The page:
Imagining the Rail Park
BY ALEX VUOCOLO
In 1979, when she was fresh out of art school, Sarah McEneany bought a house in the then-largely industrial neighborhood of Callowhill. The property was affordable, spacious, and a short walk from Center City. It was also surrounded by towering factories and street-level workshops.
“It would be busy during the day and then at night it would be desolate and empty and kind of scary,” McEneany says. For a while, it seemed like her only neighbors were businesses.
But a small number of people did live in Callowhill. McEneany just had to find them. “I had to sort of discover people,” she says. “I might be out walking my dog and I’d meet somebody and find out, ‘Oh, you live two blocks away.’”
McEneaney, who has lived in the same house for more than 35 years, says her decision to move to Callowhill was maybe a little naive, given the high crime rates and lack of community support at the time. She doesn’t regret it, though: The fact that living there took some extra effort, and a little imagination, suited her just fine.
Indeed, several years after the move, that outlook on her adopted home would lead to another crucial discovery. While hiking along the Viaduct, an abandoned elevated railroad that spans the neighborhood, it occurred to McEneany that the rusting, overgrown hulk would make a great park.
This was years before New York City’s High Line Park popularized the concept of turning a former rail line into a public space. But for McEneany, the idea made sense. Not long after the Reading Railroad decommissioned the Viaduct in 1984, plants and weeds sprouted across its tracks, making it greener than much of the surrounding area.
Beginning in the early 2000s, McEneany and John Struble, an artist and fellow Callowhill resident, advocated for the City to transform the Viaduct into an elevated park that would connect the neighborhood with much-needed green space. They hosted tours, met regularly with officials, and worked tirelessly to keep the project in the media.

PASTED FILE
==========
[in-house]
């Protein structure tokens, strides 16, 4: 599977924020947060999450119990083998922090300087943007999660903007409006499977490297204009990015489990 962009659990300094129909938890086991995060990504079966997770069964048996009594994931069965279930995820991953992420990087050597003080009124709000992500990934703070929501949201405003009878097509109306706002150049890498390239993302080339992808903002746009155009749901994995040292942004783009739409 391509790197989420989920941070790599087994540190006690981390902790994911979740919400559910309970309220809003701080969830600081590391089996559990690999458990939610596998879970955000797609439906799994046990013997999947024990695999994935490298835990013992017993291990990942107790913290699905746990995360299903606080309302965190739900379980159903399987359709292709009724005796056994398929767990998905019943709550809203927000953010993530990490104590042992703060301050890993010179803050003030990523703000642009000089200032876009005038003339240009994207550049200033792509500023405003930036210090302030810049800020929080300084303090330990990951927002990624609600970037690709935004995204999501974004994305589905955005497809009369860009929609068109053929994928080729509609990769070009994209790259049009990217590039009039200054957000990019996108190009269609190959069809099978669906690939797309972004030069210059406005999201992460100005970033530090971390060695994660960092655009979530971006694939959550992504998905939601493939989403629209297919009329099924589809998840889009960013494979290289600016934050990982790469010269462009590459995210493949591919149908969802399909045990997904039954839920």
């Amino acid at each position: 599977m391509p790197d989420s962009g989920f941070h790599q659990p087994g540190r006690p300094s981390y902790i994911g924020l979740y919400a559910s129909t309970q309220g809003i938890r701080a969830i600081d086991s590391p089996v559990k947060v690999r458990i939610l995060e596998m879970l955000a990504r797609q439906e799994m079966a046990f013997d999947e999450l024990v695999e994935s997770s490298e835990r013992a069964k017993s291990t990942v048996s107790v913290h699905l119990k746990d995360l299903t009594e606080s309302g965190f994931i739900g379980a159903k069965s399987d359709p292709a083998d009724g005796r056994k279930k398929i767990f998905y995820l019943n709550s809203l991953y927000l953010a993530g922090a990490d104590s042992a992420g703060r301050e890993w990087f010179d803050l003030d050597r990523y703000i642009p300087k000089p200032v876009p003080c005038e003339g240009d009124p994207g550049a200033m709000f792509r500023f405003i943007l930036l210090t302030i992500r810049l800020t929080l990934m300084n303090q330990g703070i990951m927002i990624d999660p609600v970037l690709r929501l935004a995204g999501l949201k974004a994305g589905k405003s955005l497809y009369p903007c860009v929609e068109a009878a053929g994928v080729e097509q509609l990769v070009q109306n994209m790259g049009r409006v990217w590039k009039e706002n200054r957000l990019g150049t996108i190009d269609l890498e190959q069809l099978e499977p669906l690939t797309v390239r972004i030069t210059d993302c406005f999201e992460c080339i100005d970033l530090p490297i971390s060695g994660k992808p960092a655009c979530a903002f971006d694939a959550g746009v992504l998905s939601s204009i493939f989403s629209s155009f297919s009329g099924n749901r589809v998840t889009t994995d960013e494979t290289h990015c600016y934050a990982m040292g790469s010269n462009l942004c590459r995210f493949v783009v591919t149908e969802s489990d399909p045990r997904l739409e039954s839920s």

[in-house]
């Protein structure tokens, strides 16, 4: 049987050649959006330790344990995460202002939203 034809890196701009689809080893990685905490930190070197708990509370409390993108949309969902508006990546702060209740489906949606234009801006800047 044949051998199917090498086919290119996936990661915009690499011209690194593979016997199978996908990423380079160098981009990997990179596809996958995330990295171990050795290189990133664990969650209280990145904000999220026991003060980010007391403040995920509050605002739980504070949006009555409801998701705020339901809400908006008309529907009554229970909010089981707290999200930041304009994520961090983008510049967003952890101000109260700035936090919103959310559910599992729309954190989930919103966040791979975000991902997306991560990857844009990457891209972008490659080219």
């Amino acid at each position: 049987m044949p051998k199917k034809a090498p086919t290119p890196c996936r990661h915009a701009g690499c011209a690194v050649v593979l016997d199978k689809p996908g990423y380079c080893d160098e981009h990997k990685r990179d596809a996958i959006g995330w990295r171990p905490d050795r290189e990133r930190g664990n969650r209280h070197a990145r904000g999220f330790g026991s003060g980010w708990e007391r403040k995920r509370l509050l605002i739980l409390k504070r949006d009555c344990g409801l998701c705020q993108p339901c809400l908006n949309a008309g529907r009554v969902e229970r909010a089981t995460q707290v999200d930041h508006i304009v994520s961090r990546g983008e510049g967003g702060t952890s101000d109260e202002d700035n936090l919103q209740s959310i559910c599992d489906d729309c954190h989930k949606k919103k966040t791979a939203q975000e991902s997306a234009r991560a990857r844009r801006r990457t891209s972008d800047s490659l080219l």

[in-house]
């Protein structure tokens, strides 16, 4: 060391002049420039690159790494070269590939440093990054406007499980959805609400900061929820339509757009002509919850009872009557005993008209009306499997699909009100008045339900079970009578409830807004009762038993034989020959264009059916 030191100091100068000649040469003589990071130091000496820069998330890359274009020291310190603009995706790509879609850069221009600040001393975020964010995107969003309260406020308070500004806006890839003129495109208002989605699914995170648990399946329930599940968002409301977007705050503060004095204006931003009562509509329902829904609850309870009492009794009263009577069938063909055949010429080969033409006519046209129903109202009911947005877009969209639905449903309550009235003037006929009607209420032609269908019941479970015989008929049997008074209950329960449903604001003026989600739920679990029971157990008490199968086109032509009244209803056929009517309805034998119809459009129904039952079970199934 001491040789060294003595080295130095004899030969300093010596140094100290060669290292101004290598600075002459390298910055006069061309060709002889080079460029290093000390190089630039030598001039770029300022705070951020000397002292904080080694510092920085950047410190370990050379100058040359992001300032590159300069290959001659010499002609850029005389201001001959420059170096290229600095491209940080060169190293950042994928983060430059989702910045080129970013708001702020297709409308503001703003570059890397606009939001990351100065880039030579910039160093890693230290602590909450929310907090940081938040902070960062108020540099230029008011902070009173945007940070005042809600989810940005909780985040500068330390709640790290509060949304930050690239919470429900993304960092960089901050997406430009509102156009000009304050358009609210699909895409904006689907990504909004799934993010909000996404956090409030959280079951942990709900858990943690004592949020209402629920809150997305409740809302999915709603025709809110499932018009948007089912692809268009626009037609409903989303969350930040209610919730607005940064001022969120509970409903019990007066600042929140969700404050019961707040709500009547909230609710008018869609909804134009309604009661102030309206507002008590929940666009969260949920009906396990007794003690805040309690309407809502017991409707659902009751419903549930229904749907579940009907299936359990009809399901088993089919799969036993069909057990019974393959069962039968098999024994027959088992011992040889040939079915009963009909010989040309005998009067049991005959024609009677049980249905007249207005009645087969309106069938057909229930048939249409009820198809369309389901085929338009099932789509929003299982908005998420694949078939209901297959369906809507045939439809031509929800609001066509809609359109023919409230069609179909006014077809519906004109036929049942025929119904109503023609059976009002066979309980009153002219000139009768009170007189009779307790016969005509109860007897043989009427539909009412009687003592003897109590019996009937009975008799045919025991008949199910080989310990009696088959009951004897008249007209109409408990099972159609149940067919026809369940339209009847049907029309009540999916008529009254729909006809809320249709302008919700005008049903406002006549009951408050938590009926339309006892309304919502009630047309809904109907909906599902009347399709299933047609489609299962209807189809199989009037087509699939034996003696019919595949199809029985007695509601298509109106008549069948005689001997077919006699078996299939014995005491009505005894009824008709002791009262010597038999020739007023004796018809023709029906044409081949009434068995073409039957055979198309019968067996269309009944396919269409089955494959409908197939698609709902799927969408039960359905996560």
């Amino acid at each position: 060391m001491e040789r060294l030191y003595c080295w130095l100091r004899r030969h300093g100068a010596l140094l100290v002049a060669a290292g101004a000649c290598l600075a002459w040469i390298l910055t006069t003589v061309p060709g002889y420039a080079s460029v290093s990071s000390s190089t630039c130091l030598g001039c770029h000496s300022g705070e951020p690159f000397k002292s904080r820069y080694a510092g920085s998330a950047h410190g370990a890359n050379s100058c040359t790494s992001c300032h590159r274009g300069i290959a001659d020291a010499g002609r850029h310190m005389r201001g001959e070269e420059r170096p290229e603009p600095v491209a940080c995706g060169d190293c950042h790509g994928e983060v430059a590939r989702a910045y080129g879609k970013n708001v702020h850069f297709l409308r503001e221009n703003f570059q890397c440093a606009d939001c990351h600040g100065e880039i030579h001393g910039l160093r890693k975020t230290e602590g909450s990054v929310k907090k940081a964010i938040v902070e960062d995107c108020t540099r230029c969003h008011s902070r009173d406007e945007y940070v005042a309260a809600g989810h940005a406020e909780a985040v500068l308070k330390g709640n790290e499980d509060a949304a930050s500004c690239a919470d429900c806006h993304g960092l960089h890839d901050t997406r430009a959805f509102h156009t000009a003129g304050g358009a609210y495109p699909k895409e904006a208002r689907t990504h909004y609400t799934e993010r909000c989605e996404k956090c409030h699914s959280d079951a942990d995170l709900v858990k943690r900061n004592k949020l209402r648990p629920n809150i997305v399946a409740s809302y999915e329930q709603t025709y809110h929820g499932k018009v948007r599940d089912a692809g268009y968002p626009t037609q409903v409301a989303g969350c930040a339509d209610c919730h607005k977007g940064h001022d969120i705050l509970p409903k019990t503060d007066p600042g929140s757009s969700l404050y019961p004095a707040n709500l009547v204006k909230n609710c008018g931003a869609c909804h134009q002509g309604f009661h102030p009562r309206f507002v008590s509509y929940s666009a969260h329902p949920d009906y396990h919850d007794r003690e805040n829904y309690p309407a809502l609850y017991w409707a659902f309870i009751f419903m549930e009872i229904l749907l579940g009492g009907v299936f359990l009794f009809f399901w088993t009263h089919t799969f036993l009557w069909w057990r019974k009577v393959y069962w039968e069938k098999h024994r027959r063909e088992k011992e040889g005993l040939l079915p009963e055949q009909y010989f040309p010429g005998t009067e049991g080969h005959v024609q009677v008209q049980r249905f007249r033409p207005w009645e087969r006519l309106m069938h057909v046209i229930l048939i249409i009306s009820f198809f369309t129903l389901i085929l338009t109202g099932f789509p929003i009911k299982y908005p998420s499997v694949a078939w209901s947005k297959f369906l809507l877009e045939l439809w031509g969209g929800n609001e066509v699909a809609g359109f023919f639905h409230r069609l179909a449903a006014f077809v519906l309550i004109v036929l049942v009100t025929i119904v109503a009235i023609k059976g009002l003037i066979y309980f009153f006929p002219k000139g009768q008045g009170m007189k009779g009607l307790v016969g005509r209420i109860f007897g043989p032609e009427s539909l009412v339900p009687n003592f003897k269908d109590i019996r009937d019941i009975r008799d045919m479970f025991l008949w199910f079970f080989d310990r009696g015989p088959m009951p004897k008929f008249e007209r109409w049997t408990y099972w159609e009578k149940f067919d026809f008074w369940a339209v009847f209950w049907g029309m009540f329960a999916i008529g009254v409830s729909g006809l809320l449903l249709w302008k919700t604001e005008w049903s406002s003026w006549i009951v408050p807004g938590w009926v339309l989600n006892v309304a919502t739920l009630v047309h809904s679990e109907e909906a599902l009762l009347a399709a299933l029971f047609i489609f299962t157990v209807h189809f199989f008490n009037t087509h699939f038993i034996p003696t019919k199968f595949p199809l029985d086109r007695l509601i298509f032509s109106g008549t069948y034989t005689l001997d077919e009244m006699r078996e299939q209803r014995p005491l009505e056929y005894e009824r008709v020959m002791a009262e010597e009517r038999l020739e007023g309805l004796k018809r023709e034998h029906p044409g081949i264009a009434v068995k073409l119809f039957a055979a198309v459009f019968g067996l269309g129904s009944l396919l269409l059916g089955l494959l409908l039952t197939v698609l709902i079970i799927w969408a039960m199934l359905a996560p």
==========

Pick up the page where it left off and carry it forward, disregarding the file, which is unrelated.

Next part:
Now, their work is about to pay off: A quarter-mile stretch of the Viaduct, extending from Broad Street to 12th and Callowhill streets, is awaiting the last round of funding necessary to start its conversion into a park. Studio Bryan Hanes, a design firm known for its work on Sister Cities Park and the Porch at 30th Street, has unveiled a rendering that features swings, seating areas, and native plants.
The multi-phase project, funded in part by a $1 million grant from the Reimagining the Civic Commons initiative, will eventually transform the entire railway east of Broad Street into a linear park. The Viaduct Rail Park, as the project is now called, has gained powerful supporters in recent years. Both the Center City District, an influential neighborhood improvement district, and the William Penn Foundation, one of the largest Philadelphia-based philanthropies, have thrown their weight behind the project.The Center City District has also helped raise money for the project and retained Bryan Hanes for the design.
Ultimately, though, it still depends on local support. After all, it wasn’t until Callowhill began to come together as a cohesive community that the idea made the leap from dream to reality.
Activists to Advocates
Besides occasionally running into one another, the scattered residents living in Callowhill when McEneany arrived had not yet formed a community in the traditional sense. Block parties, clean-up days, and civic associations were still a long way off.